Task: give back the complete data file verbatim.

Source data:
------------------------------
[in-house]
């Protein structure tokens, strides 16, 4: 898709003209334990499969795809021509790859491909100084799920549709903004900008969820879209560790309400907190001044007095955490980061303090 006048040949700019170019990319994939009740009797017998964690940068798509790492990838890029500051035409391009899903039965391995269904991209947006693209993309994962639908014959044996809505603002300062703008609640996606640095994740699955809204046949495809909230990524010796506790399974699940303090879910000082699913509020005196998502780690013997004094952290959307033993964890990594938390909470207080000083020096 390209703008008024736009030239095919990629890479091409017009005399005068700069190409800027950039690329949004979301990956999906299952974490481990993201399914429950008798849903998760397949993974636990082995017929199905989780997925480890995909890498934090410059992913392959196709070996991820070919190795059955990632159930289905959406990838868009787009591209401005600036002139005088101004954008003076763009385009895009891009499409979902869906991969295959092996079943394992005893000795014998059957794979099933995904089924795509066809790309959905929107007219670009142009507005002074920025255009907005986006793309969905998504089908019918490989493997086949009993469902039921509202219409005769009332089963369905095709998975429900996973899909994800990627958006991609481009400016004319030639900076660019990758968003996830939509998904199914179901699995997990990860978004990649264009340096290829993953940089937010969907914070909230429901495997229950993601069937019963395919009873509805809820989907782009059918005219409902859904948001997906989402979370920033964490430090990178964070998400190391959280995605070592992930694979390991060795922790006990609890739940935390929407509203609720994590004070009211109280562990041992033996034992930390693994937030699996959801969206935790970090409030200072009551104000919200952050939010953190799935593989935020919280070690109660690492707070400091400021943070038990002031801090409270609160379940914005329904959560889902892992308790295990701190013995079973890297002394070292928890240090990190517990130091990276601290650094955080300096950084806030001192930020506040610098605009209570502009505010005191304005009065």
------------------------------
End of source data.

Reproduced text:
[in-house]
């Protein structure tokens, strides 16, 4: 898709003209334990499969795809021509790859491909100084799920549709903004900008969820879209560790309400907190001044007095955490980061303090 006048040949700019170019990319994939009740009797017998964690940068798509790492990838890029500051035409391009899903039965391995269904991209947006693209993309994962639908014959044996809505603002300062703008609640996606640095994740699955809204046949495809909230990524010796506790399974699940303090879910000082699913509020005196998502780690013997004094952290959307033993964890990594938390909470207080000083020096 390209703008008024736009030239095919990629890479091409017009005399005068700069190409800027950039690329949004979301990956999906299952974490481990993201399914429950008798849903998760397949993974636990082995017929199905989780997925480890995909890498934090410059992913392959196709070996991820070919190795059955990632159930289905959406990838868009787009591209401005600036002139005088101004954008003076763009385009895009891009499409979902869906991969295959092996079943394992005893000795014998059957794979099933995904089924795509066809790309959905929107007219670009142009507005002074920025255009907005986006793309969905998504089908019918490989493997086949009993469902039921509202219409005769009332089963369905095709998975429900996973899909994800990627958006991609481009400016004319030639900076660019990758968003996830939509998904199914179901699995997990990860978004990649264009340096290829993953940089937010969907914070909230429901495997229950993601069937019963395919009873509805809820989907782009059918005219409902859904948001997906989402979370920033964490430090990178964070998400190391959280995605070592992930694979390991060795922790006990609890739940935390929407509203609720994590004070009211109280562990041992033996034992930390693994937030699996959801969206935790970090409030200072009551104000919200952050939010953190799935593989935020919280070690109660690492707070400091400021943070038990002031801090409270609160379940914005329904959560889902892992308790295990701190013995079973890297002394070292928890240090990190517990130091990276601290650094955080300096950084806030001192930020506040610098605009209570502009505010005191304005009065």